\label{eqn:phasorMaxwellsGA:520}
\begin{aligned}
-\spacegrad \cdot \lr{ \spacegrad \wedge \BA } &= \mu_0 \BJ + j \omega \epsilon_0 \mu_0 \lr{ -\spacegrad \phi -j \omega \BA } \\
\end{aligned}

Rearranging gives

\label{eqn:phasorMaxwellsGA:540}
\spacegrad^2 \BA + k^2 \BA = -\mu_0 \BJ – \spacegrad \lr{ \spacegrad \cdot \BA + j \frac{k}{c} \phi }.

The fields $$\BA$$ and $$\phi$$ are assumed to be phasors, say $$\boldsymbol{\mathcal{A}} = \textrm{Re} \BA e^{j k c t}$$ and $$\varphi = \textrm{Re} \phi e^{j k c t}$$. Grouping the scalar and vector potentials into the standard four vector form $$A^\mu = \lr{\phi/c, \BA}$$, and expanding the Lorentz gauge condition

\label{eqn:phasorMaxwellsGA:580}
\begin{aligned}
0
&= \partial_\mu \lr{ A^\mu e^{j k c t}} \\
&= \partial_a \lr{ A^a e^{j k c t}} + \inv{c}\PD{t}{} \lr{ \frac{\phi}{c} e^{j k c t}} \\
&= \spacegrad \cdot \BA e^{j k c t} + \inv{c} j k \phi e^{j k c t} \\
&= \lr{ \spacegrad \cdot \BA + j k \phi/c } e^{j k c t},
\end{aligned}

shows that in \ref{eqn:phasorMaxwellsGA:540} the quantity in braces is in fact the Lorentz gauge condition, so in the Lorentz gauge, the vector potential satisfies a non-homogeneous Helmholtz equation.

\label{eqn:phasorMaxwellsGA:550}
\boxed{
\spacegrad^2 \BA + k^2 \BA = -\mu_0 \BJ.
}

## Maxwell’s equation in Four vector form

The four vector form of Maxwell’s equation follows from \ref{eqn:phasorMaxwellsGA:300} after pre-multiplying by $$\gamma^0$$.

With

\label{eqn:phasorMaxwellsGA:620}
A = A^\mu \gamma_\mu = \lr{ \phi/c, \BA }

\label{eqn:phasorMaxwellsGA:640}
F = \grad \wedge A = \inv{c} \lr{ \BE + c \BB I }

\label{eqn:phasorMaxwellsGA:660}
\grad = \gamma^\mu \partial_\mu = \gamma^0 \lr{ \spacegrad + j k }

\label{eqn:phasorMaxwellsGA:680}
J = J^\mu \gamma_\mu = \lr{ c \rho, \BJ },

Maxwell’s equation is

\label{eqn:phasorMaxwellsGA:700}
\boxed{
}

Here $$\setlr{ \gamma_\mu }$$ is used as the basis of the four vector Minkowski space, with $$\gamma_0^2 = -\gamma_k^2 = 1$$ (i.e. $$\gamma^\mu \cdot \gamma_\nu = {\delta^\mu}_\nu$$), and $$\gamma_a \gamma_0 = \sigma_a$$ where $$\setlr{ \sigma_a}$$ is the Pauli basic (i.e. standard basis vectors for \R{3}).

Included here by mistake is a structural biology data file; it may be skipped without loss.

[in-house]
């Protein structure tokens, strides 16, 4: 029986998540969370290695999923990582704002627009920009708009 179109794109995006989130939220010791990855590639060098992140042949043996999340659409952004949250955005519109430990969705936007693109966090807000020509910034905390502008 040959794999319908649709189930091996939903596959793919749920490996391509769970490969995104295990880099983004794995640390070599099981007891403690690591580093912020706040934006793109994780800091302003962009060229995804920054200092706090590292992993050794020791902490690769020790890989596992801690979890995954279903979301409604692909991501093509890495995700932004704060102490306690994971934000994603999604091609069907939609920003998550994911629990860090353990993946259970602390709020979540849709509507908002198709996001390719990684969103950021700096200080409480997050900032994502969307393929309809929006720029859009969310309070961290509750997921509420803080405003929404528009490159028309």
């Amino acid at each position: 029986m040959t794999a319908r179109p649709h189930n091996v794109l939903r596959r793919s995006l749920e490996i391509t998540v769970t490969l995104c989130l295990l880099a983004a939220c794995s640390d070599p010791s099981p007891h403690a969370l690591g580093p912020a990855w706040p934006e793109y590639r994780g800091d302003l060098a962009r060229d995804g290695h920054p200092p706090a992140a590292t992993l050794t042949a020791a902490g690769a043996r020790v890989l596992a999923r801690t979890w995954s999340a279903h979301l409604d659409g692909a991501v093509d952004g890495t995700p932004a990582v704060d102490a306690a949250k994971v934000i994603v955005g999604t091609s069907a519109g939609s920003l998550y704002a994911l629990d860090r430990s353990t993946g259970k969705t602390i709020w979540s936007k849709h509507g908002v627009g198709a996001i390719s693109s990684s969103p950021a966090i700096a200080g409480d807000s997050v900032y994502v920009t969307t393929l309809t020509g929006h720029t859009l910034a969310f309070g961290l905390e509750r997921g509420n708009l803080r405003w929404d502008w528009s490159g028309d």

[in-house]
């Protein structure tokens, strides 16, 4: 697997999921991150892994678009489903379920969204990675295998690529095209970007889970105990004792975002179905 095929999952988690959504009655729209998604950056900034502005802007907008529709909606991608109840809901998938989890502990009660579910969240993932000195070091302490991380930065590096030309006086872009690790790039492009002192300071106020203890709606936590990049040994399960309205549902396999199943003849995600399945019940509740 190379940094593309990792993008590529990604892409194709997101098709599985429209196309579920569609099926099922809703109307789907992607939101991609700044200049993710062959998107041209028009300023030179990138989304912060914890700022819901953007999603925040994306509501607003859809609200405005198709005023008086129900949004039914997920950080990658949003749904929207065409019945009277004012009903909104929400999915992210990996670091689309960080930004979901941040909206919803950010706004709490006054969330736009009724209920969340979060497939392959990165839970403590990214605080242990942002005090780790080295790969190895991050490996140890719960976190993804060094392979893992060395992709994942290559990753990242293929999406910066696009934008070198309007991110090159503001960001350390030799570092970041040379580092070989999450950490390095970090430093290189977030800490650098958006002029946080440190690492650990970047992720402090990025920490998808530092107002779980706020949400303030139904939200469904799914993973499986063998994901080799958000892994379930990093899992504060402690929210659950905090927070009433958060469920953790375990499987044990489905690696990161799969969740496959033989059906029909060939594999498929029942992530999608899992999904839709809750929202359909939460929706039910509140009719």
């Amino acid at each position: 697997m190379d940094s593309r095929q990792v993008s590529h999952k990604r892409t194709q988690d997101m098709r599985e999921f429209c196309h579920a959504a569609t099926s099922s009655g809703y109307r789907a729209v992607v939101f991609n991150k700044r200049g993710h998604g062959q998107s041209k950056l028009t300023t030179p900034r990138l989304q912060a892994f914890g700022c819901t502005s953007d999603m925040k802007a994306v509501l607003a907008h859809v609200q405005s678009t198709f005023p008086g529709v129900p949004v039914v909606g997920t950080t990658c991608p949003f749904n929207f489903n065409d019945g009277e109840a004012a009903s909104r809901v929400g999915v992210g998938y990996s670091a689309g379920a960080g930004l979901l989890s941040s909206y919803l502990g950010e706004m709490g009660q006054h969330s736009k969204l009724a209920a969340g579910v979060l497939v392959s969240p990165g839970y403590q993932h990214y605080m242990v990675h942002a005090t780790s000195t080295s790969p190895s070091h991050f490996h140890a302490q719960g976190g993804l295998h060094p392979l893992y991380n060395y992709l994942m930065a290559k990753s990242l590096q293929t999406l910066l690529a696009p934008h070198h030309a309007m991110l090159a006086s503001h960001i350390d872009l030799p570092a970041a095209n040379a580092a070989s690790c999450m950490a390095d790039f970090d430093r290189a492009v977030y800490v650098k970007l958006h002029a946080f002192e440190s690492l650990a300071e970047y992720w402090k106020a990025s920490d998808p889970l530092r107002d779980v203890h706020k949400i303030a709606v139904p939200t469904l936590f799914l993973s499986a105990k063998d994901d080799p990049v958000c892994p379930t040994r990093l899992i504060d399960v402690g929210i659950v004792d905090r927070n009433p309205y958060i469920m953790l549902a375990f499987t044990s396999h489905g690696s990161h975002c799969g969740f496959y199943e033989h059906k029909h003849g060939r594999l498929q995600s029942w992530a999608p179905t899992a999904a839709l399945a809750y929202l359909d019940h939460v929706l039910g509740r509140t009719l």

Let’s demonstrate this, one piece at a time. Observe that the action of the spacetime gradient on a phasor, assuming that all time dependence is in the exponential, is

\label{eqn:phasorMaxwellsGA:740}
\begin{aligned}
\gamma^\mu \partial_\mu \lr{ \psi e^{j k c t} }
&=
\lr{ \gamma^a \partial_a + \gamma_0 \partial_{c t} } \lr{ \psi e^{j k c t} }
\\
&=
\gamma_0 \lr{ \gamma_0 \gamma^a \partial_a + j k } \lr{ \psi e^{j k c t} } \\
&=
\gamma_0 \lr{ \sigma_a \partial_a + j k } \psi e^{j k c t} \\
&=
\gamma_0 \lr{ \spacegrad + j k } \psi e^{j k c t}
\end{aligned}

This allows the operator identification of \ref{eqn:phasorMaxwellsGA:660}. The four current portion of the equation comes from

\label{eqn:phasorMaxwellsGA:760}
\begin{aligned}
c \rho – \BJ
&=
\gamma_0 \lr{ \gamma_0 c \rho – \gamma_0 \gamma_a \gamma_0 J^a } \\
&=
\gamma_0 \lr{ \gamma_0 c \rho + \gamma_a J^a } \\
&=
\gamma_0 \lr{ \gamma_\mu J^\mu } \\
&= \gamma_0 J.
\end{aligned}

Taking the curl of the four potential gives

\label{eqn:phasorMaxwellsGA:780}
\begin{aligned}
&=
\lr{ \gamma^a \partial_a + \gamma_0 j k } \wedge \lr{ \gamma_0 \phi/c + \gamma_b A^b } \\
&=
– \sigma_a \partial_a \phi/c + \gamma^a \wedge \gamma_b \partial_a A^b – j k
\sigma_b A^b \\
&=
– \sigma_a \partial_a \phi/c + \sigma_a \wedge \sigma_b \partial_a A^b – j k
\sigma_b A^b \\
&= \inv{c} \lr{ – \spacegrad \phi – j \omega \BA + c \spacegrad \wedge \BA }
\\
&= \inv{c} \lr{ \BE + c \BB I }.
\end{aligned}

Substituting all of these into Maxwell’s \ref{eqn:phasorMaxwellsGA:300} gives

\label{eqn:phasorMaxwellsGA:800}
\gamma_0 \grad c F = \inv{ \epsilon_0 c } \gamma_0 J,

which recovers \ref{eqn:phasorMaxwellsGA:700} as desired.

## Helmholtz equation directly from the GA form.

It is easier to find \ref{eqn:phasorMaxwellsGA:550} from the GA form of Maxwell’s \ref{eqn:phasorMaxwellsGA:700} than the traditional curl and divergence equations. Note that

\label{eqn:phasorMaxwellsGA:820}
=
=
+
=

however, the Lorentz gauge condition $$\partial_\mu A^\mu = \grad \cdot A = 0$$ kills the latter term above. This leaves

\label{eqn:phasorMaxwellsGA:840}
\begin{aligned}
&=
&=
\gamma_0 \lr{ \spacegrad + j k }
\gamma_0 \lr{ \spacegrad + j k } A \\
&=
\gamma_0^2 \lr{ -\spacegrad + j k }
\lr{ \spacegrad + j k } A \\
&=
-\lr{ \spacegrad^2 + k^2 } A = \mu_0 J.
\end{aligned}

The timelike component of this gives

\label{eqn:phasorMaxwellsGA:860}
\lr{ \spacegrad^2 + k^2 } \phi = -\rho/\epsilon_0,

and the spacelike components give

\label{eqn:phasorMaxwellsGA:880}
\lr{ \spacegrad^2 + k^2 } \BA = -\mu_0 \BJ,

recovering \ref{eqn:phasorMaxwellsGA:550} as desired.

# References

[1] Constantine A Balanis. Antenna theory: analysis and design. John Wiley & Sons, 3rd edition, 2005.

[2] C. Doran and A.N. Lasenby. Geometric algebra for physicists. Cambridge University Press New York, Cambridge, UK, 1st edition, 2003.

[3] D. Hestenes. New Foundations for Classical Mechanics. Kluwer Academic Publishers, 1999.